Everyone knows now that hoverboards are both a hot tech toy and, well, a hot tech toy:
Despite soaring in popularity for the past year or so, these “self-balancing scooters” have been associated with fire-related incidents across 24 states and abroad—often the result of an overheated battery. Even the ones that aren’t actually on fire can easily cause their riders to tumble, as Justin Bieber and Kendall Jenner have demonstrated. As a result, universities, airlines, and even sports teams have banned hoverboards from their premises. Just last week, the U.S. Consumer Product Safety Commission determined that hoverboards are unsafe. The federal agency is asking for new safety standards and even a voluntarily recall until hoverboards can be “certified as safe” by an independent testing body.
Until December, a large number of hoverboard manufacturers were small Chinese companies that could evade safety regulations. The hoverboards produced by these companies were often powered by low-quality lithium-ion batteries prone to overheating and subsequently exploding. Amazon has since taken decisive action—originally whittling down the number of manufacturers allowed to sell hoverboards on their site from dozens to a mere seven. Earlier this year U.S. marshals descended on the Consumer Electronics Shows in Las Vegas to raid the booth of a Chinese manufacturer that allegedly copied the hoverboard design of San Francisco–based startup, Future Valley.
And just this week, Amazon announced that it was “pulling all its hoverboards from its website,” leaving behind only an assortment of accessorizing decals and wheels. Buying a hoverboard is getting close to impossible. Bringing it places isn’t much easier.
So, assuming you already have your hands on one and it hasn’t incinerated itself, where can you take a hoverboard? Not these places:
While it might have been one of 2015’s trendiest ways of getting to class, several universities have deemed hoverboards a public health risk to students. More than 30 institutions have in some capacity restricted the use of hoverboards on their campuses. The most recent additions to this growing list are Tulane University and San Francisco State.
With their potentially combustible battery, hoverboards have been banned as both checked and carry-on luggage by several airlines. These carriers include Air Canada, Delta Airlines, Air France, Emirates, and Korean Airlines. Russell Crowe said he would never fly Virgin Australia again because of its ban.
Locker rooms and stadiums
In January, an anxious Mario Anderson of the Carolina Panthers admitted to ESPN, “I keep [my hoverboard] in the hallway away from everything just in case it decides to blow up on me.” Anderson’s caution follows the ban that the Panthers’ coach, Ron Rivera, placed on hoverboards inside the team’s stadium. In conversation with ESPN, Rivera warned, “I said, ‘Guys we can’t have those in here. You bring one of those in here and they short-circuit and the next thing you know we’ve got a freaking fire here.’ ” The Cleveland Cavaliers have instituted a similar ban in their arena.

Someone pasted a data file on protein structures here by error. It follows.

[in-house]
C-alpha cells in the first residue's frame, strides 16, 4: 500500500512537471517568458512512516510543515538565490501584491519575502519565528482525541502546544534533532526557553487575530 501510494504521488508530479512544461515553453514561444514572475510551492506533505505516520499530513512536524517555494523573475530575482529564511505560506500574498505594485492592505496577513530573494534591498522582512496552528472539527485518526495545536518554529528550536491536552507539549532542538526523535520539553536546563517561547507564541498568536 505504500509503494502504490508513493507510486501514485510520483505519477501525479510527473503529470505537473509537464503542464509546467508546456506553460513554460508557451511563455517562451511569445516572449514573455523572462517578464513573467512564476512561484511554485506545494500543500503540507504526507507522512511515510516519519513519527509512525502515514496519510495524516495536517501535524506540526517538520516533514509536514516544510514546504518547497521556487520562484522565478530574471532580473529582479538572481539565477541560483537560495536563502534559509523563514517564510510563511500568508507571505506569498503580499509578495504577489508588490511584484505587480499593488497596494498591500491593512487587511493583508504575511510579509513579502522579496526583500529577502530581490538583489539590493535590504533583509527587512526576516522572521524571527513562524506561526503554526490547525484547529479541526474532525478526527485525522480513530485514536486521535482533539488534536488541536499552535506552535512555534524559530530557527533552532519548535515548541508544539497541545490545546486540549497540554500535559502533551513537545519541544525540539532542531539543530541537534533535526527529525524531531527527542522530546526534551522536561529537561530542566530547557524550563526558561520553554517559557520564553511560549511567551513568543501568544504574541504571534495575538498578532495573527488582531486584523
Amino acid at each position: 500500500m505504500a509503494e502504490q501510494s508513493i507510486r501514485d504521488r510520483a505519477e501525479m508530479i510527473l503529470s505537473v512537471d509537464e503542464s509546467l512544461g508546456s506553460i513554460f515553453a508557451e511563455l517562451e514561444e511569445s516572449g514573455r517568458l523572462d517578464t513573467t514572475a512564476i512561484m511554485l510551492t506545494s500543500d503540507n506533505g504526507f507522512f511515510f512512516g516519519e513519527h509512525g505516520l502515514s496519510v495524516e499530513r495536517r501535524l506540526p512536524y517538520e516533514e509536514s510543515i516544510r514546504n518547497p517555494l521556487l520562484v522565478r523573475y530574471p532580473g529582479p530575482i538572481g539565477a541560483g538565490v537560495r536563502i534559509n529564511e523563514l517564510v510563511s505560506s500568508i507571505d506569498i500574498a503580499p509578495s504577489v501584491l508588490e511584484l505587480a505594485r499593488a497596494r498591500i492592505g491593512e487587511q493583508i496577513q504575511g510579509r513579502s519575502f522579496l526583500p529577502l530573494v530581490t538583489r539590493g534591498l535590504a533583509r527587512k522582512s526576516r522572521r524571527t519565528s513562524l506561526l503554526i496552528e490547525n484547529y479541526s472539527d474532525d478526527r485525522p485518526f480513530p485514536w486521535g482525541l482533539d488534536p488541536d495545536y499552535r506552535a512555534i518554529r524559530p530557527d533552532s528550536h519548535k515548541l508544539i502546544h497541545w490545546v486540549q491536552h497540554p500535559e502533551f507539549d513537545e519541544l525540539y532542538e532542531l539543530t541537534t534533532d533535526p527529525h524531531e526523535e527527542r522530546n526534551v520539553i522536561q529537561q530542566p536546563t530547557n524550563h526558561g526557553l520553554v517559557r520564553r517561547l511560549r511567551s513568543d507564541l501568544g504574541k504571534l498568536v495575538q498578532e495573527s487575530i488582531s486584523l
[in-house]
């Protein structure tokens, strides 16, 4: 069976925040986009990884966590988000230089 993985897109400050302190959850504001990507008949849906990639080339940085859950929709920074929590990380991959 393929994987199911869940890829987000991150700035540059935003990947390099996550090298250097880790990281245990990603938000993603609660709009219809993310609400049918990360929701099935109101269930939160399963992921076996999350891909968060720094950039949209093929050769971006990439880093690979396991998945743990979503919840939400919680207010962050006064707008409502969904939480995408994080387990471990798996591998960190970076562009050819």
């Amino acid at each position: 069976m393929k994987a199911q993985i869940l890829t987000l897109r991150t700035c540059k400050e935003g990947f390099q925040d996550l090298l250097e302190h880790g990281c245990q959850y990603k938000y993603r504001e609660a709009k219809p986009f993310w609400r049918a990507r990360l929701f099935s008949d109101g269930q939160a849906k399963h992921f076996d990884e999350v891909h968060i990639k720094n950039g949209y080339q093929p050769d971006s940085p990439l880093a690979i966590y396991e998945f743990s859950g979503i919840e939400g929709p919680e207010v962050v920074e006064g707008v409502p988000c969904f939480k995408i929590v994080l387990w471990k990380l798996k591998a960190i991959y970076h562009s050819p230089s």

Hoverboards are also threatening the safety of shopping centers—with one combusting in a suburban Texas mall during its busy after-Christmas sales. The mall has since banned hoverboards from its premises. In Dubai, hoverboards have been banned from malls since October 2015.
Roads and sidewalks
Since 2011, the United Kingdom’s Department of Transportation has prohibited the use of motorized vehicles such as Segways on its roads and sidewalks. Its ban on hoverboards is an extension of this.
While it is legal to own a hoverboard in New York, it’s illegal to operate one pretty much anywhere outside of your residence. Hoverboards have been banned from New York City streets and subways since mid-November, and given the cautionary posters that the Metropolitan Transit Authority posted in buses and subway cars this week, it doesn’t look like that will be changing any time soon.
For his decision to ban hoverboards, New South Wales Minister of Roads Duncan Gay was dubbed “The Christmas Grinch.” Gay doesn’t mind the title however, saying that he’d rather subject himself to negative public opinion than compromise a child’s safety. “I want people to know and send a message that these toys have real safety concerns,” he cautions.
Southern California commuter trains
In early January, Metrolink—Southern California’s commuter rail system—banned hoverboards. The ban was issued in response to a cellphone video that captured a hoverboard combusting in Los Angeles’ Koreatown.
The Mardis Gras parade in Mobile, Alabama
Mobile, Alabama, has long been celebrated as the cradle of Mardis Gras in America—with its annual parade season drawing thousands of spectators. This also makes it an especially risky location for a hoverboard explosion. So this year, in the interest of public safety, the Mobile police announced that anyone in possession of a hoverboard near the parade route would be fined or even arrested. Let the good times roll on foot, not wheels, people.
After a video of Mike Tyson falling off a hoverboard went viral last month, Lewiston, Maine, instituted a ban on hoverboards. Deputy City Administrator Phil Nadeau was quoted saying, “When I saw [Tyson] fall, I was shocked at how easy it could be … they carry an inherent risk in their design.” And though the city could not cite any instances of hoverboards being used indoors, its library apparently has an indoor-skateboarding problem. And so the Lewiston City Council voted to ban “hoverboards and all similar-wheeled devices from indoor use in city buildings.” The city’s library director added, “It’s just not appropriate for the library.”